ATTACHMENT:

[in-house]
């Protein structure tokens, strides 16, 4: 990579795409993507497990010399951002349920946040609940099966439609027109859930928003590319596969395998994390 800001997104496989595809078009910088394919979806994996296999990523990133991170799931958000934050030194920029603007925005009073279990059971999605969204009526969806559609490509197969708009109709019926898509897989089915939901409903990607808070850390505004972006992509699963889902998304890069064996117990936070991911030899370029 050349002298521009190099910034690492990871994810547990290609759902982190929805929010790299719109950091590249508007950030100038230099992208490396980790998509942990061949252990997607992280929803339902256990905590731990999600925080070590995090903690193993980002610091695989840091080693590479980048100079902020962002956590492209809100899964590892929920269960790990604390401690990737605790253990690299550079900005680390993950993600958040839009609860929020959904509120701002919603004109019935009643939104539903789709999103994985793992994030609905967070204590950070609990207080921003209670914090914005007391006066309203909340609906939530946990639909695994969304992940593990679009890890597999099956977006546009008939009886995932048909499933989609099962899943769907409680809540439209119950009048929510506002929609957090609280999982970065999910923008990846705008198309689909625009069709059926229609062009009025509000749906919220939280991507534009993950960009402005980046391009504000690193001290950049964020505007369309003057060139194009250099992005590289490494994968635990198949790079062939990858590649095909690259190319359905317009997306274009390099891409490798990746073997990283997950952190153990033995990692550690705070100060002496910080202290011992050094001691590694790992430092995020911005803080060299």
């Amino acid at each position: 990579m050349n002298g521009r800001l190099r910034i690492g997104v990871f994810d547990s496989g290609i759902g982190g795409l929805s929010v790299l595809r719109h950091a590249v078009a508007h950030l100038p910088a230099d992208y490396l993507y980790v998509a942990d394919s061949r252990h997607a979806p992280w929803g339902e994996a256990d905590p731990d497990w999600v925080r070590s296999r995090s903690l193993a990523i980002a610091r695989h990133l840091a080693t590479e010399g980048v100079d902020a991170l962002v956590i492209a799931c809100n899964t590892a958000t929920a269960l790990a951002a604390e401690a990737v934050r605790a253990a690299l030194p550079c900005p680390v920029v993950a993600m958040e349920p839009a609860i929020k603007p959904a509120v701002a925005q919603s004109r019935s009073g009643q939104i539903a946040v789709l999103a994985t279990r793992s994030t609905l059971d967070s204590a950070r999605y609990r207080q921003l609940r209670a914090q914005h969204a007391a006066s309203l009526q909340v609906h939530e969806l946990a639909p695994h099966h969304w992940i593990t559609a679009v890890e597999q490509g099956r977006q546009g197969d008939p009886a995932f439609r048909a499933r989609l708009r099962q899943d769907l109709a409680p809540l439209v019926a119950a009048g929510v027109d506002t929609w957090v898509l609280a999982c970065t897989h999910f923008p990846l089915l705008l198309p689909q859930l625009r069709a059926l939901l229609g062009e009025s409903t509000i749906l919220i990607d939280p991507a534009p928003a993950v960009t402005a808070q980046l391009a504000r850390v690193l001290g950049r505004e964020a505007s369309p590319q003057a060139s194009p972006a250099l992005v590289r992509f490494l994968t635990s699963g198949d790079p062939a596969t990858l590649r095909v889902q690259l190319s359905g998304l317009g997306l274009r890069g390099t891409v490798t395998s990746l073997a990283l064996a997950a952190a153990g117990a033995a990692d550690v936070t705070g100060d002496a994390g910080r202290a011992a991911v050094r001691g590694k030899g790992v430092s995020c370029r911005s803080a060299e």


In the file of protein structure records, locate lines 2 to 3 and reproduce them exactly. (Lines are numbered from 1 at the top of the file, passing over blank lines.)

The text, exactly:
């Protein structure tokens, strides 16, 4: 990579795409993507497990010399951002349920946040609940099966439609027109859930928003590319596969395998994390 800001997104496989595809078009910088394919979806994996296999990523990133991170799931958000934050030194920029603007925005009073279990059971999605969204009526969806559609490509197969708009109709019926898509897989089915939901409903990607808070850390505004972006992509699963889902998304890069064996117990936070991911030899370029 050349002298521009190099910034690492990871994810547990290609759902982190929805929010790299719109950091590249508007950030100038230099992208490396980790998509942990061949252990997607992280929803339902256990905590731990999600925080070590995090903690193993980002610091695989840091080693590479980048100079902020962002956590492209809100899964590892929920269960790990604390401690990737605790253990690299550079900005680390993950993600958040839009609860929020959904509120701002919603004109019935009643939104539903789709999103994985793992994030609905967070204590950070609990207080921003209670914090914005007391006066309203909340609906939530946990639909695994969304992940593990679009890890597999099956977006546009008939009886995932048909499933989609099962899943769907409680809540439209119950009048929510506002929609957090609280999982970065999910923008990846705008198309689909625009069709059926229609062009009025509000749906919220939280991507534009993950960009402005980046391009504000690193001290950049964020505007369309003057060139194009250099992005590289490494994968635990198949790079062939990858590649095909690259190319359905317009997306274009390099891409490798990746073997990283997950952190153990033995990692550690705070100060002496910080202290011992050094001691590694790992430092995020911005803080060299």
């Amino acid at each position: 990579m050349n002298g521009r800001l190099r910034i690492g997104v990871f994810d547990s496989g290609i759902g982190g795409l929805s929010v790299l595809r719109h950091a590249v078009a508007h950030l100038p910088a230099d992208y490396l993507y980790v998509a942990d394919s061949r252990h997607a979806p992280w929803g339902e994996a256990d905590p731990d497990w999600v925080r070590s296999r995090s903690l193993a990523i980002a610091r695989h990133l840091a080693t590479e010399g980048v100079d902020a991170l962002v956590i492209a799931c809100n899964t590892a958000t929920a269960l790990a951002a604390e401690a990737v934050r605790a253990a690299l030194p550079c900005p680390v920029v993950a993600m958040e349920p839009a609860i929020k603007p959904a509120v701002a925005q919603s004109r019935s009073g009643q939104i539903a946040v789709l999103a994985t279990r793992s994030t609905l059971d967070s204590a950070r999605y609990r207080q921003l609940r209670a914090q914005h969204a007391a006066s309203l009526q909340v609906h939530e969806l946990a639909p695994h099966h969304w992940i593990t559609a679009v890890e597999q490509g099956r977006q546009g197969d008939p009886a995932f439609r048909a499933r989609l708009r099962q899943d769907l109709a409680p809540l439209v019926a119950a009048g929510v027109d506002t929609w957090v898509l609280a999982c970065t897989h999910f923008p990846l089915l705008l198309p689909q859930l625009r069709a059926l939901l229609g062009e009025s409903t509000i749906l919220i990607d939280p991507a534009p928003a993950v960009t402005a808070q980046l391009a504000r850390v690193l001290g950049r505004e964020a505007s369309p590319q003057a060139s194009p972006a250099l992005v590289r992509f490494l994968t635990s699963g198949d790079p062939a596969t990858l590649r095909v889902q690259l190319s359905g998304l317009g997306l274009r890069g390099t891409v490798t395998s990746l073997a990283l064996a997950a952190a153990g117990a033995a990692d550690v936070t705070g100060d002496a994390g910080r202290a011992a991911v050094r001691g590694k030899g790992v430092s995020c370029r911005s803080a060299e």